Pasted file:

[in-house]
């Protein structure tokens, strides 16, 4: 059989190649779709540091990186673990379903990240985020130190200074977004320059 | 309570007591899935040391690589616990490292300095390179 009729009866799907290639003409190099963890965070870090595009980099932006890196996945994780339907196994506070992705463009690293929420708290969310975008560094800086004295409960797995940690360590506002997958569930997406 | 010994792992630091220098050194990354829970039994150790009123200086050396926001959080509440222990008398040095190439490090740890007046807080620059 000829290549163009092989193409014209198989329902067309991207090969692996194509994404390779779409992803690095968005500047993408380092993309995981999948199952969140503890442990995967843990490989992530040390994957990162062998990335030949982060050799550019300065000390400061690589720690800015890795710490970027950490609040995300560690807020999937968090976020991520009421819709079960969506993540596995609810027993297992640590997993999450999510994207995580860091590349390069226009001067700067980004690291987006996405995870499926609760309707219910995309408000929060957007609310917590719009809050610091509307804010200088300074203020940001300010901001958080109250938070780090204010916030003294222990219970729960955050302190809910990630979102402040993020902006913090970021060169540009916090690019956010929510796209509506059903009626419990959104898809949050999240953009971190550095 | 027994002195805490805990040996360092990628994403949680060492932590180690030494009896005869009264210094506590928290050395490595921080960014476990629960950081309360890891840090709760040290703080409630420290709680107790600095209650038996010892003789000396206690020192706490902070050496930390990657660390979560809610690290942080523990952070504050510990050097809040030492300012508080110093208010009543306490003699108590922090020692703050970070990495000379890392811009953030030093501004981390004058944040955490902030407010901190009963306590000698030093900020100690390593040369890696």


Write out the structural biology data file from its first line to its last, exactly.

[in-house]
């Protein structure tokens, strides 16, 4: 059989190649779709540091990186673990379903990240985020130190200074977004320059 | 309570007591899935040391690589616990490292300095390179 009729009866799907290639003409190099963890965070870090595009980099932006890196996945994780339907196994506070992705463009690293929420708290969310975008560094800086004295409960797995940690360590506002997958569930997406 | 010994792992630091220098050194990354829970039994150790009123200086050396926001959080509440222990008398040095190439490090740890007046807080620059 000829290549163009092989193409014209198989329902067309991207090969692996194509994404390779779409992803690095968005500047993408380092993309995981999948199952969140503890442990995967843990490989992530040390994957990162062998990335030949982060050799550019300065000390400061690589720690800015890795710490970027950490609040995300560690807020999937968090976020991520009421819709079960969506993540596995609810027993297992640590997993999450999510994207995580860091590349390069226009001067700067980004690291987006996405995870499926609760309707219910995309408000929060957007609310917590719009809050610091509307804010200088300074203020940001300010901001958080109250938070780090204010916030003294222990219970729960955050302190809910990630979102402040993020902006913090970021060169540009916090690019956010929510796209509506059903009626419990959104898809949050999240953009971190550095 | 027994002195805490805990040996360092990628994403949680060492932590180690030494009896005869009264210094506590928290050395490595921080960014476990629960950081309360890891840090709760040290703080409630420290709680107790600095209650038996010892003789000396206690020192706490902070050496930390990657660390979560809610690290942080523990952070504050510990050097809040030492300012508080110093208010009543306490003699108590922090020692703050970070990495000379890392811009953030030093501004981390004058944040955490902030407010901190009963306590000698030093900020100690390593040369890696």